Offer a few spoonfuls of freshly squeezed orange juice after main meal occasionally – this will help with iron absorption

Continue offering water after meals and in between meals.

Babies can occasionally drink (1-2 times per week) 50-100ml of freshly squeezed juice or smoothie, preferably with meals.

Supplements  Breastfed babies only:
Vitamin D3: 400IU a day
If mother is not taking DHA herself, supplement baby with 100mg a day

Breastfed babies only:
Vitamin D3: 400IU a day
If mother is not taking DHA herself, supplement baby with 100mg a day

All babies:
UK government recommends vitamins A + C + D starting at 6 months and until 5 years. Vitamin D can be replaced with a multivitamin for babies that provides A + C + D
Vitamin B12: 2-3µg/day or 250µg once a week.
Babies who are not eating much solid foods: iron 1mg/kg/day

12-24 months

After 12 months, babies can start drinking commercial plant milks. If the baby is still breastfed, they do not need any other milk – it is better to give them more iron-rich solid foods in combination with breastmilk.

Babies who were taking formula milk can start replacing it progressively with calcium fortified soya milk. There are many good soya milk brands. Choose one with:

  • Low sugar content (2-2.5g/100ml is ok, they do not need to be completely unsweetened).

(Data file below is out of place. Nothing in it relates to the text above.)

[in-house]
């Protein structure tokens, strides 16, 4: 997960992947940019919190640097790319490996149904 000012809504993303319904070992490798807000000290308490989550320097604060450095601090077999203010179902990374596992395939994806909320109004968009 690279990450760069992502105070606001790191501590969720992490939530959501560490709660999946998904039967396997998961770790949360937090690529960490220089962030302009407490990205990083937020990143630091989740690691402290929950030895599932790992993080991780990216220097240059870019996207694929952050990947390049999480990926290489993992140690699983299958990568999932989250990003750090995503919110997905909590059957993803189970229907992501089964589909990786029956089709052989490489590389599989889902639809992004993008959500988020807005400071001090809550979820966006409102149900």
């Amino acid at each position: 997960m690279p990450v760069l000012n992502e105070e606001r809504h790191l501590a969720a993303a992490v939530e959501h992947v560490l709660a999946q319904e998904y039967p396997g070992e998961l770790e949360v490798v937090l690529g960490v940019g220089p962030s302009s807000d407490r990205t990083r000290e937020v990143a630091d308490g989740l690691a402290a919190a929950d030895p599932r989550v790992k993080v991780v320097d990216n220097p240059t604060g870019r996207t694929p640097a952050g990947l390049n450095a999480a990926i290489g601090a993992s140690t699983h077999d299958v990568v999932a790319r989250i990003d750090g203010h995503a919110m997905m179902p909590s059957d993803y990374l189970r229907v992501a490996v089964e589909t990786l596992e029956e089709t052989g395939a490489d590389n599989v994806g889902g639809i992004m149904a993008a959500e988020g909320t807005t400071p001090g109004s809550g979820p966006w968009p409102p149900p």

• Low salt content (0.1g/100ml or less)
  • Calcium fortified

It is good if they are also iodine fortified, but this is not essential.

For toddlers who are not eating a good variety of solid foods, who have low appetite or who are experiencing poor weight gain, these are good options instead of regular soya milk:

  • Continue using soya formula until 18 or 24 months if he or she was taking it before and tolerating it well. Formula is higher in calories compared to commercial soya milk (67Kcal/100ml vs 30-40Kcal/100ml). Or:
  • Use Alpro Growing Up Soya or Alpro Growing Up Oat (which is a mixture or oat and pea protein) if you need or prefer to avoid soya. They are also higher in calories than regular plant milks (60-63Kcal/100ml) and are fortified with vitamins, calcium, iron and iodine.

Sprout Organic produces a toddler formula ( that is also 100% vegan, based on pea and rice protein and rice starch, and fortified with vitamins, minerals and DHA, which is a good alternative to soya or hydrolysed-rice formula or Alpro Growing Up for children aged 1-2 years. It provides 70 Kcal /100 ml.